Nov. 10, 2009

116th Soldiers honor their lineage at 42nd Annual Regimental Muster

By Sgt. Andrew H. Owen
Virginia Guard Public Affairs

STAUNTON, Va. — Soldiers of the 116th Brigade Combat Team dressed to the nines in their formal uniforms to attend the 42nd Annual Regimental Muster Nov. 7 at the Stonewall Jackson Hotel in Staunton to honor the unit's service to the commonwealth, the nation, the Soldiers, and the unit’s long and rich history..

  116th Regimental Muster

Lt. Gen. John M. Paxton, Jr., Director of Operations for the Joint Staff, speaks to the attendees of the 116th Regimental Muster in Staunton, Va. Nov. 7.  Paxton told the menebers of the 116th Brigade CombatTeam they are is important to America's defense today as they were in 1742 when the unit first began.  (Photo by Sgt. Andrew H. Owen, Virginia Guard Public Affairs)

The 116th “Stonewall” Brigade of the 29th Infantry Division was first organized in November 1742 as the Augusta County Regiment, Virginia Militia and the unit has served in almost every major U.S. conflict since.

In attendance at the Muster were Soldiers of the unit both past and present. There were several veterans of the unit from World War II, some whom stormed the beaches of Normandy on June 6, 1944, and some whom drove from as far as Florida to be in attendance.

“The muster's an opportunity for Soldiers to come back together every year, you get to see a lot of old friends who you might not have seen in a while,” said Capt. Heath Phillips, commander of Company B, 1st Battalion, 116th Infantry Regiment, 116th BCT.  “It's an opportunity to remember soldiers from the past and see our World War II veterans. One of the highlights for me is honoring those individuals every year.”

“The connection tonight when you muster the Augusta county regiment, and the 116th and the Stonewallers goes back to 1742, it goes way back. So tonight we're all well served, said Marine Corps Lt. Gen. John M. Paxton, Jr., Joint Staff Director of Operations. “Not only if we connect ourselves historically to the past, but also a little bit maybe to some other services, some other conflicts, and certainly to what those connecting files mean in the days ahead.”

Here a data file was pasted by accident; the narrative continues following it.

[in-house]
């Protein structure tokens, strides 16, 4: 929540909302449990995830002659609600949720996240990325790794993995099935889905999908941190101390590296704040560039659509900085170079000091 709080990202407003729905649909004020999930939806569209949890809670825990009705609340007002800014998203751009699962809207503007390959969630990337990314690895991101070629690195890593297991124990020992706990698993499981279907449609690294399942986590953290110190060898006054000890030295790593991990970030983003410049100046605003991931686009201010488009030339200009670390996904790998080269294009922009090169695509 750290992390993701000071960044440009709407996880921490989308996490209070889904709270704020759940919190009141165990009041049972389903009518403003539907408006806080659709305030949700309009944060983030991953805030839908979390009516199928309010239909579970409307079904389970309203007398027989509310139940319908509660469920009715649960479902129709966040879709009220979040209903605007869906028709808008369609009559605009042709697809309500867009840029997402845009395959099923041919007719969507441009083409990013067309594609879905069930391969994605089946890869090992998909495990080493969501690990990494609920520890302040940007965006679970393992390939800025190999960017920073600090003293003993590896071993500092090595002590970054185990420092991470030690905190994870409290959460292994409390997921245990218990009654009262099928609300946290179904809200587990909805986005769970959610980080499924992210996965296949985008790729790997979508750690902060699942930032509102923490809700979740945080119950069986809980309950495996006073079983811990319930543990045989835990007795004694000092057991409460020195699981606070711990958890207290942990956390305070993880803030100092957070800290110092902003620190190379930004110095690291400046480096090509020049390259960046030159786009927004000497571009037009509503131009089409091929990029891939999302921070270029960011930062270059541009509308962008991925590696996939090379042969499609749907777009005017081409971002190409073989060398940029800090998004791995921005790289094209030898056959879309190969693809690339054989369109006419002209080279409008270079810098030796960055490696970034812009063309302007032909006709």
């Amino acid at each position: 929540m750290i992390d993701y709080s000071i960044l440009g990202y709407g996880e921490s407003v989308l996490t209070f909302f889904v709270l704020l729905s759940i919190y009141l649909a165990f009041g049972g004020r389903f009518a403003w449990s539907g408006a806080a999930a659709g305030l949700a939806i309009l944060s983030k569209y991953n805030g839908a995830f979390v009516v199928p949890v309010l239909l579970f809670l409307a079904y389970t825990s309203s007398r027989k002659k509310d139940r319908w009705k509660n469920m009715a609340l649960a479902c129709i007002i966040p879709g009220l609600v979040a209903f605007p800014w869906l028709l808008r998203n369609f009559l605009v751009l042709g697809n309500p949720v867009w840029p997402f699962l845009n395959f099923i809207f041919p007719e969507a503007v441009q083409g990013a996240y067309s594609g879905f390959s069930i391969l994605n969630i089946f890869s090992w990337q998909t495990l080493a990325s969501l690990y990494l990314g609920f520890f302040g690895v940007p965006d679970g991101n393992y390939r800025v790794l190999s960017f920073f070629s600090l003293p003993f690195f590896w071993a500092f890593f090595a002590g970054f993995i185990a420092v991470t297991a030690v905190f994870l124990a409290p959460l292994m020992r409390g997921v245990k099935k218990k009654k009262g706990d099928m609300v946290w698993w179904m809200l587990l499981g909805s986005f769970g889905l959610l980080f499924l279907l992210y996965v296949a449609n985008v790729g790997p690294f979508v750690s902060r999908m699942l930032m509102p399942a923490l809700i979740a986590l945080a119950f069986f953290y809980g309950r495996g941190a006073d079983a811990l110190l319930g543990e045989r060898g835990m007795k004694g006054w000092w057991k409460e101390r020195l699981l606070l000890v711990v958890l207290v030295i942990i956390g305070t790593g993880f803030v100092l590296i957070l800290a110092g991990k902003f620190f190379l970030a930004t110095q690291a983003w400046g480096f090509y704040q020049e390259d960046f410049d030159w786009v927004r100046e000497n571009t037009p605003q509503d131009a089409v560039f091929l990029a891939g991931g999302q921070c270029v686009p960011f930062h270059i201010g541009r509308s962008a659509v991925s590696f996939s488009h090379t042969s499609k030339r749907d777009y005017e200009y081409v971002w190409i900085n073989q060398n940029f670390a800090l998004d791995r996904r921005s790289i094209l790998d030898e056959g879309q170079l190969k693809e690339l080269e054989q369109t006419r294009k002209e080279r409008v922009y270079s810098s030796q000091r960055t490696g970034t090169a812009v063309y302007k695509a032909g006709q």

Historically, a muster was the day designated each year when all able-bodied men were assembled on the village green for a roll-call. Thus, in every community, it was known exactly how many men could be counted on in the event of an emergency. As the nation moved away from using militias, the Guard ceased to muster.

According to retired Brig. Gen. Theodore G. Shuey, Jr., Honorary Colonel of the Regiment, in 1967 the veterans of WWII felt the need to again muster, so for the last 42 years they have come together to celebrate the rich heritage of the unit. They first met at the armory in Staunton, and now in the ballrooms of the Stonewall Jackson Hotel and Conference Center.

Following the dinner the Soldiers were reminded of the rich history the unit has been a part of as well as the more recent accomplishments performed by the brigade.

  116th Regimental Muster

Brig. Gen. Stephen Huxtable, Virginia Assistant Adjutant General - Army , meets with veterans of World War II at the 42nd Annual 116th Regimental Muster in Staunton Nov. 7. (Photo by Sgt. Andrew H. Owen, Virginia Guard Public Affairs)

“The brigade maintained personnel and equipment readiness while improving our duty MOSQ [training qualifications] to the highest level in ten years while reconnecting with the community by supporting numerous community support activities,” said Col. Blake Ortner, commander of the 116th BCT.

Following the presentation of the colors and the introduction of general officers in attendance, the chaplain held a memoriam to honor the fallen warriors affiliated with the regiment lost in the past year. An impromptu roll call, a moment of silence, and a bugle playing “Taps” solemnly paid tribute to the departed.

Seeing extensive action in France during WWI, the regiment earned the motto “Ever Forward” for its reputation of never giving up ground in battle, and during the Second World War, the 116th spearheaded the invasion of Normandy at Omaha Beach on June 6, 1944.

When you gather today, to talk about the lineage and the tradition of this regiment, you go back, to the fact that you're the 6th oldest regiment in the lineage of the United States Army,” said Paxton. “So that might and that fighting power you earned, you earned those stripes. Every single day.”

“You know your history, and you're proud of your history, you've lived your history and for everyone in the audience, in one way shape or form, you've made that history.”

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